Local tragedies impact us all
Upon hearing the news of a terrible accident or tragedy, the first thought that jumps into the minds of most people is could someone I know be involved or hurt or worse? For those of us with immediate and extended family in the Midcoast and those of us who also are members of the media, the scanner can be cause for an immediate adrenaline rush — both excitement for a story and concern regarding those involved. Quickly, we go through in our minds where family members might be and wonder if they could have been led off the usual path for better or for worse. In these days of constant communications, some reach for cellphones to call or text loved ones to be sure.
In most cases, these emergency calls for help turn out to be a stranger.
But for some, phone calls and texts go unanswered and questions remain until information is released or a dreaded phone call or visit from police takes place. Many times, the cause of a crash remains unknown for days, weeks or months and people tend to hurl about wild speculation about what might have happened, or accuse the driver involved of wrongdoing even if there's no basis for such accusations.
As media, we often take the blame for incomplete reporting or too little detail following a crash or fire. But we can only report what is known as fact. We are not here to guess what happened or point fingers in blame. We, too, are often on pins and needles waiting to hear the cause of a crash or the condition of those involved. We follow the story from beginning to whatever end is available to us even if that end is with unanswered questions.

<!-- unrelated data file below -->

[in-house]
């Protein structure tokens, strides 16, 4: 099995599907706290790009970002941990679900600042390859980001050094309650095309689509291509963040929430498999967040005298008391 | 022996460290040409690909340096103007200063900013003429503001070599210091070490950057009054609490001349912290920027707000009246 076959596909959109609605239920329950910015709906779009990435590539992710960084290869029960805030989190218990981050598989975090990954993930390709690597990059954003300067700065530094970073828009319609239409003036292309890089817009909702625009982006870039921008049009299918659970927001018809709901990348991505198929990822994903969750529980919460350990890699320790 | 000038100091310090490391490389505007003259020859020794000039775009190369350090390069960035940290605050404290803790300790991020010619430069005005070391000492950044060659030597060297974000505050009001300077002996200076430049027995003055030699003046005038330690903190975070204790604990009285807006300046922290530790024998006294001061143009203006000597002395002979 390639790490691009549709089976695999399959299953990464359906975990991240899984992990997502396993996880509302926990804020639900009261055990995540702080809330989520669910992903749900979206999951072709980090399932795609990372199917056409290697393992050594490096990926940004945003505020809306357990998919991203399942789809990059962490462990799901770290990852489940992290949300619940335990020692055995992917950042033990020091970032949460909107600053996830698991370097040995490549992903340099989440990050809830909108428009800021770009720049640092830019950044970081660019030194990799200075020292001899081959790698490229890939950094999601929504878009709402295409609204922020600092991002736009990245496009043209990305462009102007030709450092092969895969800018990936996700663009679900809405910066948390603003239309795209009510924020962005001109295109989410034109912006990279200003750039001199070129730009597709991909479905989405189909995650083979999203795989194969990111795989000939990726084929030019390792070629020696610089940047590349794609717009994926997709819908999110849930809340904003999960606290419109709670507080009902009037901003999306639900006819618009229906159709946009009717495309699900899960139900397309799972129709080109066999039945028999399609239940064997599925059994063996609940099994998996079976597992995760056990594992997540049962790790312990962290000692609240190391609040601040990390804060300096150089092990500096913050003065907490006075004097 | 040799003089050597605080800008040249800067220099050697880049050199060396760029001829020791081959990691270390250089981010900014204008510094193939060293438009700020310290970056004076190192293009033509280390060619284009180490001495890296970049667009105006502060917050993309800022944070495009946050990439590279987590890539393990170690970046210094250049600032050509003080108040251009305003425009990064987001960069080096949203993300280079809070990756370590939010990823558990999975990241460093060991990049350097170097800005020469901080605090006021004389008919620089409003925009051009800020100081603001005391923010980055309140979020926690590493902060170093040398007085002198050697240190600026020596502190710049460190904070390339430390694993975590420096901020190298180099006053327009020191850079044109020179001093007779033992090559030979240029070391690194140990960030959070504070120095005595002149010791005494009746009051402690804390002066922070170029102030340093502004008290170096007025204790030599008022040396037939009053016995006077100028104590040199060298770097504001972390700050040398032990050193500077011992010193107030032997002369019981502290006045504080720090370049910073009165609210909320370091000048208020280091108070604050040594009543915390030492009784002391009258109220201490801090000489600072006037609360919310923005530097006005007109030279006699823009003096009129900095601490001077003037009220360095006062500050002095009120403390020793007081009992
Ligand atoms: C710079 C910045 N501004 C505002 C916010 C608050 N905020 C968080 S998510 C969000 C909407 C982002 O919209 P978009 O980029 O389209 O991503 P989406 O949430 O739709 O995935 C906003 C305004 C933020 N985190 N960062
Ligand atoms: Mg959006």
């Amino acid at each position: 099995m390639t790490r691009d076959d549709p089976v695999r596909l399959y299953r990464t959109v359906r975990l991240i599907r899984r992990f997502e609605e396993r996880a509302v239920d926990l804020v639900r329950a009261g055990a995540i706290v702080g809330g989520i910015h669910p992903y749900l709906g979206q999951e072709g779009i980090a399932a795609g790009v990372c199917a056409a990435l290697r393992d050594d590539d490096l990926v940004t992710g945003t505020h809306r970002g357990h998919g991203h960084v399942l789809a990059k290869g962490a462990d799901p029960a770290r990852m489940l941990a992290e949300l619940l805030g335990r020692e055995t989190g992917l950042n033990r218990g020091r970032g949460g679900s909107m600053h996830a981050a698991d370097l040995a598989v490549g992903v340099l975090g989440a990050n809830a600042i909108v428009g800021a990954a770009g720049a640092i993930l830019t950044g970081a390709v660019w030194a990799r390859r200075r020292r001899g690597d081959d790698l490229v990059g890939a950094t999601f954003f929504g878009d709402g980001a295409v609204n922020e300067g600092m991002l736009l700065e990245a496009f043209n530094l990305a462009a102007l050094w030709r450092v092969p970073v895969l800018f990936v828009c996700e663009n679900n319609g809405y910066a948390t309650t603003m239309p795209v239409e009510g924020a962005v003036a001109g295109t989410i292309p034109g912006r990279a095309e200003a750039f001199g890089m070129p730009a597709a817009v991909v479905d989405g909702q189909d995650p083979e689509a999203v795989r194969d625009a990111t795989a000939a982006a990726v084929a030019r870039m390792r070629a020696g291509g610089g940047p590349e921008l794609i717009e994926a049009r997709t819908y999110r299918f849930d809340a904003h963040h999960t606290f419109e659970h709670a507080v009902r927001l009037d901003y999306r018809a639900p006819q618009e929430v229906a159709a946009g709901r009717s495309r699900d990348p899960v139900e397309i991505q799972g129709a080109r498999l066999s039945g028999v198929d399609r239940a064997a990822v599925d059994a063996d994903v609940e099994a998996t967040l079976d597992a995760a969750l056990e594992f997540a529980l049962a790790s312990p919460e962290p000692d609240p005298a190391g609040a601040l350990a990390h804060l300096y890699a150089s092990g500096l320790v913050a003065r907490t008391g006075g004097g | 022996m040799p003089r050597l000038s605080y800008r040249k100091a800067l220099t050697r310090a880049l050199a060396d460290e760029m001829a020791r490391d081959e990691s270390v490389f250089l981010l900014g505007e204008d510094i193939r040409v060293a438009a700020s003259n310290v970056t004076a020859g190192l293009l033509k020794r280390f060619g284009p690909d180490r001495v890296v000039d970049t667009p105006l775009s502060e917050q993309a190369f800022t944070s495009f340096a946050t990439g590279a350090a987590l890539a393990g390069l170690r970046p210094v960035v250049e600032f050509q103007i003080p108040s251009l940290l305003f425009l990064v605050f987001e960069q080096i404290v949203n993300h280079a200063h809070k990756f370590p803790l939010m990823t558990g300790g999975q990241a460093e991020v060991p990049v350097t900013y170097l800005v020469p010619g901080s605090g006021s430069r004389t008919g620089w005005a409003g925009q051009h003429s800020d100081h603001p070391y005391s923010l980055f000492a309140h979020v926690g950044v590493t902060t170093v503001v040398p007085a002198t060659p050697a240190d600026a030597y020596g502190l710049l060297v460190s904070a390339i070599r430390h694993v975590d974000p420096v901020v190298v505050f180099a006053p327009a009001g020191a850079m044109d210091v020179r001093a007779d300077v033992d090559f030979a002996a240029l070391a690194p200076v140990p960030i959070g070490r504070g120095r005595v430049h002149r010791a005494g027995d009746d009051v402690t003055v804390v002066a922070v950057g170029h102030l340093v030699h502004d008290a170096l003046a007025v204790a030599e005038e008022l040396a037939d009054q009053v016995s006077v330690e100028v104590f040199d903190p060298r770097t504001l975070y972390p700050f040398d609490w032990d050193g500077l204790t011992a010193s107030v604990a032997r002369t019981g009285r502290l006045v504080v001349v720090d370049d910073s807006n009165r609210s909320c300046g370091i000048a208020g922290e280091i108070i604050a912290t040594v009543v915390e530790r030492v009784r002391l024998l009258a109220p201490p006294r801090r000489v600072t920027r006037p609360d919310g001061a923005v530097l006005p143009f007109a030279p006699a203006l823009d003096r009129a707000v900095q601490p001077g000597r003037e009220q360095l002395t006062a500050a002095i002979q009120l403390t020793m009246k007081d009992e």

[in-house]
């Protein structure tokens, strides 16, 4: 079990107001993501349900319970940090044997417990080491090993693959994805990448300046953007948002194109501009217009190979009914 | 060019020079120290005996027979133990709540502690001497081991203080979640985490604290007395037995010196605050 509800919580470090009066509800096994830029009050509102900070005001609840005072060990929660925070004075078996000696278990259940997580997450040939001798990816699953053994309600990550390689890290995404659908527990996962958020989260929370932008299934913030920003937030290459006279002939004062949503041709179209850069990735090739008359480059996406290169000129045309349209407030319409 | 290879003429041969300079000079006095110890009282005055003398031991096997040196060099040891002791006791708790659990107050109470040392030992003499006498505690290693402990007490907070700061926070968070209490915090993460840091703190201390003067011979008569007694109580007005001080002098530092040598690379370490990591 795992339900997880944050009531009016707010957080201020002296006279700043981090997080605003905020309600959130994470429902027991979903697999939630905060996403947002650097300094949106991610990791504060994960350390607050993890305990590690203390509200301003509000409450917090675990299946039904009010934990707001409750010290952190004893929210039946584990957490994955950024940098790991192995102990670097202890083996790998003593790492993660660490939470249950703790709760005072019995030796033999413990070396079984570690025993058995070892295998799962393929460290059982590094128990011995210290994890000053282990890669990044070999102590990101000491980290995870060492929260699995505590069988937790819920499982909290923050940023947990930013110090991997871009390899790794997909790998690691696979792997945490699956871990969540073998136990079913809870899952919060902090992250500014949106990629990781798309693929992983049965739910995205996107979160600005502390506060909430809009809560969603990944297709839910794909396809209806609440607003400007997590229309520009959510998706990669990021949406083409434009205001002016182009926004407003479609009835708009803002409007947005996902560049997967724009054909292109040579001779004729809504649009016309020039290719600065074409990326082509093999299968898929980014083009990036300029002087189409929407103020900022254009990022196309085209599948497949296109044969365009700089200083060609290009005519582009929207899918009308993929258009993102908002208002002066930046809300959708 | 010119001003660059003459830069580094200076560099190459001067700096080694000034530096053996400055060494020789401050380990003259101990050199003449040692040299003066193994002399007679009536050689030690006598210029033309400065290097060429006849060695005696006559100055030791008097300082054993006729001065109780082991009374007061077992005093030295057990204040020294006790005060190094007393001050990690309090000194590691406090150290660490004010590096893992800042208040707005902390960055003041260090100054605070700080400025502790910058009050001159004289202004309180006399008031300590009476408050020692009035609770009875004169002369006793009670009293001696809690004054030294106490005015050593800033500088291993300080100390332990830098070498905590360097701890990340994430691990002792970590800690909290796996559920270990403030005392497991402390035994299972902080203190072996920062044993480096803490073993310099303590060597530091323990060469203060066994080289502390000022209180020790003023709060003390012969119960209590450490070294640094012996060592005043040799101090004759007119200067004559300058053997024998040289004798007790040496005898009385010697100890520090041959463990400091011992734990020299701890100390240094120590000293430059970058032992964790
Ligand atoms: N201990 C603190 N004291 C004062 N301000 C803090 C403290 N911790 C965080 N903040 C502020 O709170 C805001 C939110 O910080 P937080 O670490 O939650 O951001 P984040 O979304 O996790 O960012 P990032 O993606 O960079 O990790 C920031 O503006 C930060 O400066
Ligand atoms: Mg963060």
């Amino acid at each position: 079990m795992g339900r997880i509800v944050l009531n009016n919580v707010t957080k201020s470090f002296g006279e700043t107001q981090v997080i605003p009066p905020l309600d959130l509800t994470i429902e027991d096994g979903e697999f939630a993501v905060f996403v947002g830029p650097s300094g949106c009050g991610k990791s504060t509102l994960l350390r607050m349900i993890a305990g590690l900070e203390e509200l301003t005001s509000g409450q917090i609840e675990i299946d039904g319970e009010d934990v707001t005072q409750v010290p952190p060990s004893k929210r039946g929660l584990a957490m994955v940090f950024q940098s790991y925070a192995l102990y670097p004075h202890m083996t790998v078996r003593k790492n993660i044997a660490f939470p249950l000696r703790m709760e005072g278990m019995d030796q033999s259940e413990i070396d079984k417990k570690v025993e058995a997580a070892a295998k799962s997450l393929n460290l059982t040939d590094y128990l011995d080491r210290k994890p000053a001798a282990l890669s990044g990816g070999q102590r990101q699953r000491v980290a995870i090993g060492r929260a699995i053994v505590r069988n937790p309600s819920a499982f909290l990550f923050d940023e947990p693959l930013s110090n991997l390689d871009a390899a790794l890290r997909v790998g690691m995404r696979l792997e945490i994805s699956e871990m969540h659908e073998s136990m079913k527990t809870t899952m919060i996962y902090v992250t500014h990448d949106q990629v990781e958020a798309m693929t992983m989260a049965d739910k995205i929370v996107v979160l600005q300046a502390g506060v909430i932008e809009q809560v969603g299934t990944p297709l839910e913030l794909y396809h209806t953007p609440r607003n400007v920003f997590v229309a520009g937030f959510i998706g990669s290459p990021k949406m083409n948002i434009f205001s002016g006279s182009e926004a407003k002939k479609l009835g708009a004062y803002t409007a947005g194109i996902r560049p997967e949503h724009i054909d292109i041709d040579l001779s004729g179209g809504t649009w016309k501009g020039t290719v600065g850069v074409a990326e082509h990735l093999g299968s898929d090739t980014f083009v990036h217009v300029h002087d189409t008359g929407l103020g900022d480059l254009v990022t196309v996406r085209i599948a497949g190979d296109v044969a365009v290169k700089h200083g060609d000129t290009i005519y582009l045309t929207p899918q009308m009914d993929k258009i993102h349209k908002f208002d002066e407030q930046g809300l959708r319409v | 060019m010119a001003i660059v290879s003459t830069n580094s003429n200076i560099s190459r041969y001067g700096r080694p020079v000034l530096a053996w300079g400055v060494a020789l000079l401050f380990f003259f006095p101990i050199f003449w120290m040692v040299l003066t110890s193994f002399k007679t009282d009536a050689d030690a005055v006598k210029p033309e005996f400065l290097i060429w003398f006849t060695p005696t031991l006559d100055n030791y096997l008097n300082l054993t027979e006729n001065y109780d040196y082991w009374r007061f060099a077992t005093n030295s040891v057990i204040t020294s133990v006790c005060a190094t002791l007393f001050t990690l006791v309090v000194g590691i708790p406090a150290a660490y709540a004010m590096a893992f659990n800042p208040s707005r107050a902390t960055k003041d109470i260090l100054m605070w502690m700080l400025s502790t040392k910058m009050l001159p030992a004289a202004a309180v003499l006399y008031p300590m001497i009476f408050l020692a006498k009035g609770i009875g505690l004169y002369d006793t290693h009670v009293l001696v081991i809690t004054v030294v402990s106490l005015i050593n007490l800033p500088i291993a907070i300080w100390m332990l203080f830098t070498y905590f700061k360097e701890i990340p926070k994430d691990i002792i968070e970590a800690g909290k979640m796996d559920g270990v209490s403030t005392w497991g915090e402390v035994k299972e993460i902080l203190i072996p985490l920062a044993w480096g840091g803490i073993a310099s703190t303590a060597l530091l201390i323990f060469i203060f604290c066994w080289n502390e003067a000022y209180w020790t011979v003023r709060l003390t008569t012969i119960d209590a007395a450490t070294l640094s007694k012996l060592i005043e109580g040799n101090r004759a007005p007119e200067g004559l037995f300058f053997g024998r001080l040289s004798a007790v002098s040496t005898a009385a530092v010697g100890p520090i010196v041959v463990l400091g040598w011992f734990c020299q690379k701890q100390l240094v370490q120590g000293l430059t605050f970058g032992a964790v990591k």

Some of us have seen things we wish we had not and things we can never erase from our mind's eye. Some have family members who work in emergency services or with police departments that deal with these calls every day. Some have taken phone calls from distraught family members looking for answers we don't have. Some have been impacted personally by tragedy that our colleagues are sent to report on. Some of us are parents or siblings and all of us are someone's child.
It does not ever become easy to report fatal crashes, regardless of the relationship we may have with those involved. It is not easy to remain objective, at times, when reporting about senseless acts of violence or tragedy. It is not easy to distance ourselves from stories we have become vested in. It is not easy to write about those inspirational people fighting against the odds who finally succumb.
But everyone deserves to have their story told, no matter how difficult it is to tell.
Ask questions earlier
As we found ourselves once again writing about a property in Rockport situated on Chickawaukie Pond planned for public access, we wondered — why did vehicle access to the property seem like such an insignificant problem at the time the town acquired it?
The town is not exempt from the rules residents must follow, so why no concern about being able to park on and access a private road for public use? At the time, the town manager indicated the issue would be addressed when it became a problem and yet, now the recommendation has been made to dispose of the property and try to recoup not only the back taxes but also the costs of demolishing an unsafe building, which was done shortly after selectmen approved taking ownership of the property last summer.
Access to the property should have been near the top of the list of things to investigate, prior to acceptance of the parcel, not a last minute discovery.
The same could be said for circumstances around Rockport Public Library. Why did it take three years for information to surface that a zoning change would allow the library to expand at its current location? Now it seems the committee is no further along than it was when the process began as it takes steps to investigate the possibility of expanding on-site rather than moving to another town-owned piece of property. Perhaps the findings will be the same and a move is imminent, but the people should have the right to consider all available options.